Industrial electricity in Europe costs double what it does in America, and 20 percent more than what Chinese businesses pay. This latest alarming bit of news out of the European Commission understandably has many on the Continent worried about European industry’s ability to compete. In a pointed editorial, the FT writes:
This gap creates a problem for the EU as it tries to attract – and retain – investors who are big energy users. Last weekend Paolo Scaroni, chief executive of Italian oil and gas company Eni, warned that the energy price differential was creating a “massive competitive advantage for the US” and a “real emergency for Europe”. Lakshmi Mittal, chairman and CEO of ArcelorMittal, declared on Tuesday that lower prices would encourage energy-intensive industries to shift to the US. “If we paid US prices at our EU facilities,” he wrote in the FT, “our costs would drop by more than $1bn a year”.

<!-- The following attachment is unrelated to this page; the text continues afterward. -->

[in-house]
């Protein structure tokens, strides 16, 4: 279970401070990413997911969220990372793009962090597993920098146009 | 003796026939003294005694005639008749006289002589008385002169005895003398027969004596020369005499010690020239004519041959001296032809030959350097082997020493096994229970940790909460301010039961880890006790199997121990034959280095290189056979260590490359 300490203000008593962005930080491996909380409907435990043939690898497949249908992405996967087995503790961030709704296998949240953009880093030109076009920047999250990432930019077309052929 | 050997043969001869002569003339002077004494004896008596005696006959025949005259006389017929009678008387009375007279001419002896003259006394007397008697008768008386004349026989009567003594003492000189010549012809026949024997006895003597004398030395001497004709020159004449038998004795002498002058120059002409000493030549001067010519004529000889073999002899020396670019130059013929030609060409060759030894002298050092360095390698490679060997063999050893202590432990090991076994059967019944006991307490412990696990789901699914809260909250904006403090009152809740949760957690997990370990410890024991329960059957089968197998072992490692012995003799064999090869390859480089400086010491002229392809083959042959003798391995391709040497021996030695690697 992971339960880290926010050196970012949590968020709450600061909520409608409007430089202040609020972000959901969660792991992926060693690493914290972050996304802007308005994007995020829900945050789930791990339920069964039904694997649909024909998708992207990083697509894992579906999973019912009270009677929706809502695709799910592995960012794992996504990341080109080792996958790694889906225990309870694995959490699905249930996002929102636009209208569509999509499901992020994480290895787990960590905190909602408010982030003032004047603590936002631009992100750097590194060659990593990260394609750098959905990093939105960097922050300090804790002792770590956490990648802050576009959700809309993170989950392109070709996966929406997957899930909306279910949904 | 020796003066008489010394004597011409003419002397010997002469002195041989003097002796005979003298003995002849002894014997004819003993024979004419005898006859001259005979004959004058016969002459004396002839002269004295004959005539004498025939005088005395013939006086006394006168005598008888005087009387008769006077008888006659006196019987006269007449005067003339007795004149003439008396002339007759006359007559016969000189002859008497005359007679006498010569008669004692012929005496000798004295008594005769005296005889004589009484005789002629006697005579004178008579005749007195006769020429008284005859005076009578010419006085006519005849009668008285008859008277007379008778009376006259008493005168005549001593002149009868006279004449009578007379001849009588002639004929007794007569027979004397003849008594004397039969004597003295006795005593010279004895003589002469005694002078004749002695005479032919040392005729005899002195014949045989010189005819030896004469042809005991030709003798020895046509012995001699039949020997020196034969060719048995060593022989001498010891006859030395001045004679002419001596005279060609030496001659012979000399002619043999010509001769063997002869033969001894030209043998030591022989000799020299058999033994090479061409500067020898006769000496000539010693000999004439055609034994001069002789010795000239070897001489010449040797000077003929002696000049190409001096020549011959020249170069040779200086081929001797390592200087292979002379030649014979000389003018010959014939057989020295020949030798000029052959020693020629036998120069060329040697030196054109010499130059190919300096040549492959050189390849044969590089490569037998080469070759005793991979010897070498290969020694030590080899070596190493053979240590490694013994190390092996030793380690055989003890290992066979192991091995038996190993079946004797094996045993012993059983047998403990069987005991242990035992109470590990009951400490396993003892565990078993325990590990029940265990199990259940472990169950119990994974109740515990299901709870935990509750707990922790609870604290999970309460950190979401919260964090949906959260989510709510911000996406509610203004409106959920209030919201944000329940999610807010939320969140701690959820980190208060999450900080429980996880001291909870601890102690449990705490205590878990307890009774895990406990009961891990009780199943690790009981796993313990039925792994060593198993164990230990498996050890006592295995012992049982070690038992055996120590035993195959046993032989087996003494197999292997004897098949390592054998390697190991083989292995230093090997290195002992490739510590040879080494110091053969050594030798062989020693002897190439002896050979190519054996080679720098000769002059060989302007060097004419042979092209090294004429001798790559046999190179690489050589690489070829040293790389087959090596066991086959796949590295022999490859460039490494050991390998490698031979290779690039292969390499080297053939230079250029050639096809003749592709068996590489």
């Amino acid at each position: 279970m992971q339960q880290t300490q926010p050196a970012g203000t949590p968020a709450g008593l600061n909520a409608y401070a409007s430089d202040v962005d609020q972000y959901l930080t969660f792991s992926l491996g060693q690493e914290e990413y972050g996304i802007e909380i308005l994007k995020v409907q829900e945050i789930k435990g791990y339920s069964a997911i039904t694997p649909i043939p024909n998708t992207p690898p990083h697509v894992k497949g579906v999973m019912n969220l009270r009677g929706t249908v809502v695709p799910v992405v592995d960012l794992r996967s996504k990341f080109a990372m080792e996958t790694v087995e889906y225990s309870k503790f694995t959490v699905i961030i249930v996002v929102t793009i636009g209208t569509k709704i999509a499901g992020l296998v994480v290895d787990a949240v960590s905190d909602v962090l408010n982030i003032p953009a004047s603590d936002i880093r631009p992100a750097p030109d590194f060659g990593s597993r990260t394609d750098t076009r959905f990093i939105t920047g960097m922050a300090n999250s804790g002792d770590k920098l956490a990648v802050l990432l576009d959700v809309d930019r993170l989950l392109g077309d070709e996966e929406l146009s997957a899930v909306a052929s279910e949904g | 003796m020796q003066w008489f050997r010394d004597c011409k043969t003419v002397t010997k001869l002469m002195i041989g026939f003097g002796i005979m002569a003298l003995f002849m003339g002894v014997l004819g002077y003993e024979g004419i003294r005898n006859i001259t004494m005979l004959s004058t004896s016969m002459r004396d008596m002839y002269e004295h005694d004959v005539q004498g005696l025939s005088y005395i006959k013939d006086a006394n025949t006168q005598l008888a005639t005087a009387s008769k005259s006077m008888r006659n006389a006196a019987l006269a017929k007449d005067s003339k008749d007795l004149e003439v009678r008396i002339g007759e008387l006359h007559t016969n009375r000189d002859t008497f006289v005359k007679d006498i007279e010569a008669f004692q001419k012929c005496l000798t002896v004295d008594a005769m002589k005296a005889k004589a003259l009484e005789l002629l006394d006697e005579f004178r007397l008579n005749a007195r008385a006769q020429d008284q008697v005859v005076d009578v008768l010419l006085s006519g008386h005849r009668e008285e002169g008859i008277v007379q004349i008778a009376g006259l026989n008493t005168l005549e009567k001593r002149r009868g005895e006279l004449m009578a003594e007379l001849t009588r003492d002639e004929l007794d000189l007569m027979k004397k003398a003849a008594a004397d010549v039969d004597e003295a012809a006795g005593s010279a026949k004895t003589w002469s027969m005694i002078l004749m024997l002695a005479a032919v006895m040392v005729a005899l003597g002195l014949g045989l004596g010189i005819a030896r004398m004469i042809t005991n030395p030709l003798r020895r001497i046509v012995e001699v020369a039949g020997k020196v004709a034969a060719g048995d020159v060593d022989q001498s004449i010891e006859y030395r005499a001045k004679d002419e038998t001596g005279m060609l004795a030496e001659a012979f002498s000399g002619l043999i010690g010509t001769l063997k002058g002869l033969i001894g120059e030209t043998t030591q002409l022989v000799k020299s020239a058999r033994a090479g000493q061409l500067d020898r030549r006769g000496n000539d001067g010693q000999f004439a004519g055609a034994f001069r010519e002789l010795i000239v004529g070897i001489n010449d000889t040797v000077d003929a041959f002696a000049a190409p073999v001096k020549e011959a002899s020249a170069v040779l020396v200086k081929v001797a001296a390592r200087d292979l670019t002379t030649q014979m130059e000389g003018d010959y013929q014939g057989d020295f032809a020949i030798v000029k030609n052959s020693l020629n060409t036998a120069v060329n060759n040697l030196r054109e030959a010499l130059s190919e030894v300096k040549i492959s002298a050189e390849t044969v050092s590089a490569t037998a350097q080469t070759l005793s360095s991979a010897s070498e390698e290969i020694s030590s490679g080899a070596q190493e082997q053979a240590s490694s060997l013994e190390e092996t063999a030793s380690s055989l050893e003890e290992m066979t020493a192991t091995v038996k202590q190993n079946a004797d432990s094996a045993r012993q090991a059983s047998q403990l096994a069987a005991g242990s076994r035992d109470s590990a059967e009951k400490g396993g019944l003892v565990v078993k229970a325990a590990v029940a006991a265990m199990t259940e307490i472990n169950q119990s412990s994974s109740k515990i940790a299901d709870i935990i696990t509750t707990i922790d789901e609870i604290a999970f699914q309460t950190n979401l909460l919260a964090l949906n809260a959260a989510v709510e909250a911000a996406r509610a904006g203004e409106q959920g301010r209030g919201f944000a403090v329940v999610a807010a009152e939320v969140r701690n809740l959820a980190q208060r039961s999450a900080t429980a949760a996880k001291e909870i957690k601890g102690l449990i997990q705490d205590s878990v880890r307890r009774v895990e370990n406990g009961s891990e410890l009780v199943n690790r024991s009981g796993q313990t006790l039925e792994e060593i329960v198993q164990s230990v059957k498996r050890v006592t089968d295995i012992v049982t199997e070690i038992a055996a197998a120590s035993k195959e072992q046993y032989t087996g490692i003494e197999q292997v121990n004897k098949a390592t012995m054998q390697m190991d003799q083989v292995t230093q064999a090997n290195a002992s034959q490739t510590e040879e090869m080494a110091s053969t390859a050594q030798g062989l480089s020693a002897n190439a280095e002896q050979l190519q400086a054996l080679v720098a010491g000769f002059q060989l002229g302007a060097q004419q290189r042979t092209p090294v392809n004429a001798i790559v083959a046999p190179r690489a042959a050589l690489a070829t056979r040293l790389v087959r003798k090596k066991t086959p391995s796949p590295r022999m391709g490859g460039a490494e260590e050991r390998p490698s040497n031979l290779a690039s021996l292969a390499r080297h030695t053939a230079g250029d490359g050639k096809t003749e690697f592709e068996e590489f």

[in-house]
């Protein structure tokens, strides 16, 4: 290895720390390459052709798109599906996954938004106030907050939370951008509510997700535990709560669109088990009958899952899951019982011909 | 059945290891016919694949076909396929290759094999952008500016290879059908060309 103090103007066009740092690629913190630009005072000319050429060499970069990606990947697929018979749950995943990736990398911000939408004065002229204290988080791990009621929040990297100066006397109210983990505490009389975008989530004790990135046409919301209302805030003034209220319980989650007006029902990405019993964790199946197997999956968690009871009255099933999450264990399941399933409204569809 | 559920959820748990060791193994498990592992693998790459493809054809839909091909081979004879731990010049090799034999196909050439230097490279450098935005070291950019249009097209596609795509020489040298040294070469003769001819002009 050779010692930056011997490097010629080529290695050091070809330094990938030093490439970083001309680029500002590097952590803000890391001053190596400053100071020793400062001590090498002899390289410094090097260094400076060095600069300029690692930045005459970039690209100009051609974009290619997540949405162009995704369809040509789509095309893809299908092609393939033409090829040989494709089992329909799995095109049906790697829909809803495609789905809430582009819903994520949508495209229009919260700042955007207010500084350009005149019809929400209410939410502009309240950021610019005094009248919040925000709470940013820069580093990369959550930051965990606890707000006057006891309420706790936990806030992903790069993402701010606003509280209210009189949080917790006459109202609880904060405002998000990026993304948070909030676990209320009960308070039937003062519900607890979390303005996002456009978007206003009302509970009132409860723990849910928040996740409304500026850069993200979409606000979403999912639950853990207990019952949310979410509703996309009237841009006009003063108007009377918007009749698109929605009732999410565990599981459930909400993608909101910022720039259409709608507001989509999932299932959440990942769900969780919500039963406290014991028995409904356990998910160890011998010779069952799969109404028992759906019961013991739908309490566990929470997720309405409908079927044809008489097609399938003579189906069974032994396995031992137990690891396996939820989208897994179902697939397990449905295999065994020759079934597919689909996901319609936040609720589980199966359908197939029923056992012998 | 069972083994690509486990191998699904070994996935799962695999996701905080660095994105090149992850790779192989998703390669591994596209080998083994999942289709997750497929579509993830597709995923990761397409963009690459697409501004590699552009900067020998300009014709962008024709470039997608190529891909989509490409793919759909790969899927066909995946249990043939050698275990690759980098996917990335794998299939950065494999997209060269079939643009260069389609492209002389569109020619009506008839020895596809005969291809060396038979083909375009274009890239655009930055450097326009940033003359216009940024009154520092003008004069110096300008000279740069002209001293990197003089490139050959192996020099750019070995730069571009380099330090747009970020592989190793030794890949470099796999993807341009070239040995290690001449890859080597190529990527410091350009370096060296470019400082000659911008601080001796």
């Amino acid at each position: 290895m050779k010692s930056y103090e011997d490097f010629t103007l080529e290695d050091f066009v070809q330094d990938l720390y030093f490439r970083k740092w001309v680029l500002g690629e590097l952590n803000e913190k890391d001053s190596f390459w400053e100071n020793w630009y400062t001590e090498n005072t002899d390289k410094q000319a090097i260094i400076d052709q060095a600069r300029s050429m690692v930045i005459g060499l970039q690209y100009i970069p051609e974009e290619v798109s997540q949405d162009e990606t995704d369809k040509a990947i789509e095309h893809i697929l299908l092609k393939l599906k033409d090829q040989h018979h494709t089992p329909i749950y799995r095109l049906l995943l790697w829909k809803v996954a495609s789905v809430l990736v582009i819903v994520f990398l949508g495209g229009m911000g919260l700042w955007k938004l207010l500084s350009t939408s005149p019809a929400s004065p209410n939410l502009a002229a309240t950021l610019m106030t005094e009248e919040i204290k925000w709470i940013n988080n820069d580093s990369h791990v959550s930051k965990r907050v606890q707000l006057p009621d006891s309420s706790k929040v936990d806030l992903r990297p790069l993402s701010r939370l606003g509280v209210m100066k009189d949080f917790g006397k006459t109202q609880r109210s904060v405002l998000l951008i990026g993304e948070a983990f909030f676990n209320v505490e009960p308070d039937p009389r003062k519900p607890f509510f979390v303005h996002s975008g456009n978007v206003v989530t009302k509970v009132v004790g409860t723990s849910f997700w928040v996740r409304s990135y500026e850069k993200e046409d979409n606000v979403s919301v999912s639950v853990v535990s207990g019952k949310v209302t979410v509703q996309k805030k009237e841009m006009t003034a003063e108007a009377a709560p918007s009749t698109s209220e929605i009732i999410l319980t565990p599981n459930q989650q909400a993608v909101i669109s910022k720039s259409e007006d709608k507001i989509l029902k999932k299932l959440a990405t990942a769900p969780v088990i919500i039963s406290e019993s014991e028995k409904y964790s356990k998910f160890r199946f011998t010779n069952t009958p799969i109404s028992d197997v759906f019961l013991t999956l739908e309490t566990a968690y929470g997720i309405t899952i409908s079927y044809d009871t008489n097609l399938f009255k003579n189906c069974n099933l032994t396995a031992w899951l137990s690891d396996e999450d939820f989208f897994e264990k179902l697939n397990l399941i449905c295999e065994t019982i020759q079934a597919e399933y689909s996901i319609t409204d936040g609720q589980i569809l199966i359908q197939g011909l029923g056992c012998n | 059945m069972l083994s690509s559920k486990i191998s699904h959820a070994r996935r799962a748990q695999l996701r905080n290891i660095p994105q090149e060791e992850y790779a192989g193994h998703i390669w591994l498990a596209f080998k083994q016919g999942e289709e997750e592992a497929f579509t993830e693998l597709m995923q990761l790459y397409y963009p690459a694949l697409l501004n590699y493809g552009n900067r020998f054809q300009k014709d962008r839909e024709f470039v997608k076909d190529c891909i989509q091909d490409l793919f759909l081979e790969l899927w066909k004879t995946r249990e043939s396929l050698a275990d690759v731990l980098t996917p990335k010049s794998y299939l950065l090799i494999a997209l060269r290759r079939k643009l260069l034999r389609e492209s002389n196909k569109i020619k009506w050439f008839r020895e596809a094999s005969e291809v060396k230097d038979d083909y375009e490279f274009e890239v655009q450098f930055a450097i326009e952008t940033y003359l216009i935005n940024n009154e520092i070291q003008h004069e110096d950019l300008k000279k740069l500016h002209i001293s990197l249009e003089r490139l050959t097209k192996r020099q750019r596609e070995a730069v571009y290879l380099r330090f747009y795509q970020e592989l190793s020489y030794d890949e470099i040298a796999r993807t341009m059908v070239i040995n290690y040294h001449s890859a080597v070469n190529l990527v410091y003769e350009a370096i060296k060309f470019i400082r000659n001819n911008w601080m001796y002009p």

The FT identifies two culprits responsible for higher prices: supply problems and overregulation. With the continent’s domestic reserves of conventional oil and gas on the wane, it’s becoming increasingly reliant on foreign sources of hydrocarbons. Meanwhile, across the Atlantic, the American supply picture is getting decidedly rosier as fracking yields record-breaking quantities of shale gas and millions of barrels of tight oil. Combine that with Europe’s push to increase renewables’ market share (which is only possible through expensive government subsidies), and it’s no wonder that prices are higher.Brussels is waking up to the mess it has made. Rising prices are a big reason why the European Commission is retreating from its renewable energy targets.